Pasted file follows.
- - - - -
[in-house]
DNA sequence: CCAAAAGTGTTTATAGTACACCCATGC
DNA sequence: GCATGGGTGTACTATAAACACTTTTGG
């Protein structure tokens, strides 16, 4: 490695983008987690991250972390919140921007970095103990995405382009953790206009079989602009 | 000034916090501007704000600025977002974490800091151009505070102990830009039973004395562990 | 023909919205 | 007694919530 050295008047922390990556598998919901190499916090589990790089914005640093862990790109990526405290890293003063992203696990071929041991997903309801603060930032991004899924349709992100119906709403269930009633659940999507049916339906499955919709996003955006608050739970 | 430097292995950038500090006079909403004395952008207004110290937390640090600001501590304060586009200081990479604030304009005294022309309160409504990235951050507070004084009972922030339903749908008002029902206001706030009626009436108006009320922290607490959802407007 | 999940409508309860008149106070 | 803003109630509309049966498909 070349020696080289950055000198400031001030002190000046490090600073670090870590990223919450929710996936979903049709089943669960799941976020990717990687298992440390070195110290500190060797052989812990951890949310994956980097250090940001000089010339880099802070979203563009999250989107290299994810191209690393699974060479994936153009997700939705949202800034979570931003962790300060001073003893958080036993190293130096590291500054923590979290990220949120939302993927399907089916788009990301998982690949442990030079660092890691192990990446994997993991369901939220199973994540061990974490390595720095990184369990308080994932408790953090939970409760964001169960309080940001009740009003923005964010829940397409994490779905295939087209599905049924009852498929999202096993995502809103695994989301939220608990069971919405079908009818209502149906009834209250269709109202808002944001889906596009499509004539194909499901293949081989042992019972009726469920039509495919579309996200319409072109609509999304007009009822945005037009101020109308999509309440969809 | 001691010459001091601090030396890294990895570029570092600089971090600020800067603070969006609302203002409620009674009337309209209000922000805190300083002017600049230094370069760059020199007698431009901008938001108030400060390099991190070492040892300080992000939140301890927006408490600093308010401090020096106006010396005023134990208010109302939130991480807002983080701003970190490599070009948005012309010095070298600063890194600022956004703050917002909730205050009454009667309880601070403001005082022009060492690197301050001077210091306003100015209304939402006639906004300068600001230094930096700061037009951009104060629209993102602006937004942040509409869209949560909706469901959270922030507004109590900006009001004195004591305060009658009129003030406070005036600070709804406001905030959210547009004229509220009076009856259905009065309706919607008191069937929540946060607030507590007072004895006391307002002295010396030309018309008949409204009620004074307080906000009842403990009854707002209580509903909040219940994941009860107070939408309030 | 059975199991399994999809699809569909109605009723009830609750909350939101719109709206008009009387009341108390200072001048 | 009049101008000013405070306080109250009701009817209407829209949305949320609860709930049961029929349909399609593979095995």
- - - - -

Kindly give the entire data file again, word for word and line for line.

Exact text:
[in-house]
DNA sequence: CCAAAAGTGTTTATAGTACACCCATGC
DNA sequence: GCATGGGTGTACTATAAACACTTTTGG
């Protein structure tokens, strides 16, 4: 490695983008987690991250972390919140921007970095103990995405382009953790206009079989602009 | 000034916090501007704000600025977002974490800091151009505070102990830009039973004395562990 | 023909919205 | 007694919530 050295008047922390990556598998919901190499916090589990790089914005640093862990790109990526405290890293003063992203696990071929041991997903309801603060930032991004899924349709992100119906709403269930009633659940999507049916339906499955919709996003955006608050739970 | 430097292995950038500090006079909403004395952008207004110290937390640090600001501590304060586009200081990479604030304009005294022309309160409504990235951050507070004084009972922030339903749908008002029902206001706030009626009436108006009320922290607490959802407007 | 999940409508309860008149106070 | 803003109630509309049966498909 070349020696080289950055000198400031001030002190000046490090600073670090870590990223919450929710996936979903049709089943669960799941976020990717990687298992440390070195110290500190060797052989812990951890949310994956980097250090940001000089010339880099802070979203563009999250989107290299994810191209690393699974060479994936153009997700939705949202800034979570931003962790300060001073003893958080036993190293130096590291500054923590979290990220949120939302993927399907089916788009990301998982690949442990030079660092890691192990990446994997993991369901939220199973994540061990974490390595720095990184369990308080994932408790953090939970409760964001169960309080940001009740009003923005964010829940397409994490779905295939087209599905049924009852498929999202096993995502809103695994989301939220608990069971919405079908009818209502149906009834209250269709109202808002944001889906596009499509004539194909499901293949081989042992019972009726469920039509495919579309996200319409072109609509999304007009009822945005037009101020109308999509309440969809 | 001691010459001091601090030396890294990895570029570092600089971090600020800067603070969006609302203002409620009674009337309209209000922000805190300083002017600049230094370069760059020199007698431009901008938001108030400060390099991190070492040892300080992000939140301890927006408490600093308010401090020096106006010396005023134990208010109302939130991480807002983080701003970190490599070009948005012309010095070298600063890194600022956004703050917002909730205050009454009667309880601070403001005082022009060492690197301050001077210091306003100015209304939402006639906004300068600001230094930096700061037009951009104060629209993102602006937004942040509409869209949560909706469901959270922030507004109590900006009001004195004591305060009658009129003030406070005036600070709804406001905030959210547009004229509220009076009856259905009065309706919607008191069937929540946060607030507590007072004895006391307002002295010396030309018309008949409204009620004074307080906000009842403990009854707002209580509903909040219940994941009860107070939408309030 | 059975199991399994999809699809569909109605009723009830609750909350939101719109709206008009009387009341108390200072001048 | 009049101008000013405070306080109250009701009817209407829209949305949320609860709930049961029929349909399609593979095995």